Things are a bit dire in New Brunswick. Debt in the local premier casino center is on the rise. One of the region’s largest employers may shut its door.
The Grey Rock Entertainment Centre, located on the Madawaska Maliseet First Nation in Edmundston, has about 115 employees during peak operations. The pandemic is forcing a reconsideration of its status. Travel is restricted so visitors from Quebec and Maine are cut off, turning the casino floor quiet.
The owner, John Bernard, said that the center has unsustainable revenue-sharing agreements. The growing debt has reached $800,000 since the casino reopened in early July. It has in fact experienced a dip in revenues of 65%.
“Right now, we probably shouldn’t be open because we’re running up our debt.”
The revenue-sharing agreements are with both the Madawaska Maliseet First Nation and the New Brunswick government. In this regard, Grey Rock must pay each entity 20 percent of revenues. The deal also requires lump-sum payments to the province at the rate $44,000 per month regardless of profits. It has not been able to meet its obligations and monthly expenses.
“Absolutely worst case scenario,” Bernard said of the borders closing.
To date Grey Rock Entertainment Centre has paid $6 million under the agreement over its five years of operation. It has about one year to go for the lump-sum payments.
A new hotel next to the casino is promising to attract some new customers from southern New Brunswick. It will have to wait as Edmundston has been rolled back to the orange-level recovery phase.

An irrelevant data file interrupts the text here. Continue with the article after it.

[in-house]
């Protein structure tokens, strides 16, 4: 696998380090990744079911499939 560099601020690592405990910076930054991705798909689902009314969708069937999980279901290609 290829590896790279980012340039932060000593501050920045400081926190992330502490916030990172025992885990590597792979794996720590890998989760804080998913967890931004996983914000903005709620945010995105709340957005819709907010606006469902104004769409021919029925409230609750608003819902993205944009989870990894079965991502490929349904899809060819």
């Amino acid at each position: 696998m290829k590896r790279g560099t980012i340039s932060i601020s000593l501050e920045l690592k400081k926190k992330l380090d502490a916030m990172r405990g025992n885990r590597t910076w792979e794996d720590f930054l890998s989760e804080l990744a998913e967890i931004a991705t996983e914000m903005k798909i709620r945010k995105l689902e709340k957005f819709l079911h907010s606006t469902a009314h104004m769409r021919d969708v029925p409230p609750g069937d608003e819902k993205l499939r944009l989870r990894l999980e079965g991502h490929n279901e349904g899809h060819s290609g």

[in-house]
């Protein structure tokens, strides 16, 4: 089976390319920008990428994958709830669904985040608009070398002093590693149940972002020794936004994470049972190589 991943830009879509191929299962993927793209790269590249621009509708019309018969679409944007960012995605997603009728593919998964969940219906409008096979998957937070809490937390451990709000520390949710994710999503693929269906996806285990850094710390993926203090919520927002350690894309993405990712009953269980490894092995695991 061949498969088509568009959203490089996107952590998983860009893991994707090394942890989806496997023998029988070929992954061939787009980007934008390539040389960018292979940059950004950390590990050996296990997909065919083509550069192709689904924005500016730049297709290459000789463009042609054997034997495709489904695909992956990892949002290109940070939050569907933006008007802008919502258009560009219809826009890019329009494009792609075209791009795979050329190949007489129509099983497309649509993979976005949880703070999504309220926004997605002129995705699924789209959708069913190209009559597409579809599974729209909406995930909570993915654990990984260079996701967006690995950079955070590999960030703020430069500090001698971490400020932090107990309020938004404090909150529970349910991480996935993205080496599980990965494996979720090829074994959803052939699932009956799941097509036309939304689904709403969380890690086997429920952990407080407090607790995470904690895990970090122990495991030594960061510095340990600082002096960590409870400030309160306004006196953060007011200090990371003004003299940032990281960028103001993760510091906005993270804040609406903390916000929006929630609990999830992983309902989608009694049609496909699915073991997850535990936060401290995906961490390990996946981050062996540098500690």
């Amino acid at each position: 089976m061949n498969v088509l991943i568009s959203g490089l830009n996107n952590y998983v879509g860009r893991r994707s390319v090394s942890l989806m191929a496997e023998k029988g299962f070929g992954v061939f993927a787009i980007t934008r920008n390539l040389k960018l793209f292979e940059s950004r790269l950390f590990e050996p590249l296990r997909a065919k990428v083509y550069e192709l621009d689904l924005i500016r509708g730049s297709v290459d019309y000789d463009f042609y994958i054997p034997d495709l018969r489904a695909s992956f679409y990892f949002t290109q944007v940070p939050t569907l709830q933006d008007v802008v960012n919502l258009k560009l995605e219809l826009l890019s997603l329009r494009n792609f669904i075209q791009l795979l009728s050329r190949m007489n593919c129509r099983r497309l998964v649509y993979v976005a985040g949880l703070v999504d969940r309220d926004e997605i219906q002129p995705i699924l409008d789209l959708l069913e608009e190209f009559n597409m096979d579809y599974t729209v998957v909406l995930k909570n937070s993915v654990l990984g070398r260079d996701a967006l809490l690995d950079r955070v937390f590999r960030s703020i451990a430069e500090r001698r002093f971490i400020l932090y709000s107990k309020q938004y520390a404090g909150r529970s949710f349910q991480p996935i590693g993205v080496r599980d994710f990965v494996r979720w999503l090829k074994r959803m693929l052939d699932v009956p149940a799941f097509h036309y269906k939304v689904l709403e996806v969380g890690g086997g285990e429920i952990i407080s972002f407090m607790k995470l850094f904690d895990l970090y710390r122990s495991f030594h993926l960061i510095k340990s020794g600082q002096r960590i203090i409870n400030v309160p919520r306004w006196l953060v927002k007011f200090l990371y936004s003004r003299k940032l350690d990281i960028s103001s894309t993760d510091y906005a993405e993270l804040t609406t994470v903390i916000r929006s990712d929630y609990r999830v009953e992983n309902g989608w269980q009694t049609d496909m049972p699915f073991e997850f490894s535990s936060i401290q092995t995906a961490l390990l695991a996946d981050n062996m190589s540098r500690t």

The entire region has been facing economic challenges for months. Tucked between Maine and Quebec, its businesses are reliant on cross-border customers.
According to Cathy Pelletier, Executive Director of the Edmundston Chamber of Commerce, the potential closure of the casino is concerning, but not a surprise.
“It is important to the economic development and the economic situation
in our region…hopefully it’s going to be for a short period of time.”
She affirmed that relying on the U.S. makes everyone realize how important it is to stick in your region and to shop local and to buy local.
Bernard is seeking help from the provincial government and the Madawaska Maliseet First Nation to avoid laying off the 75 employees working at present. The province has offered to defer revenue-sharing payments until March 31. As for the First Nation, it is expected discuss changes to revenue sharing.
No break is coming to Grey Rock for the $44,000 monthly payments. Per Bernard,
“I really want the governments to come back and act like shareholders
and business partners, because we’re in this together.”
The plan is to try to stay open until New Year’s Day, after which he will assess very seriously where Grey Rock stands.
“We’ve done everything we can to stay open, we’ve cut back the hours
but understand we cannot cut back on security and surveillance — we’re a casino.”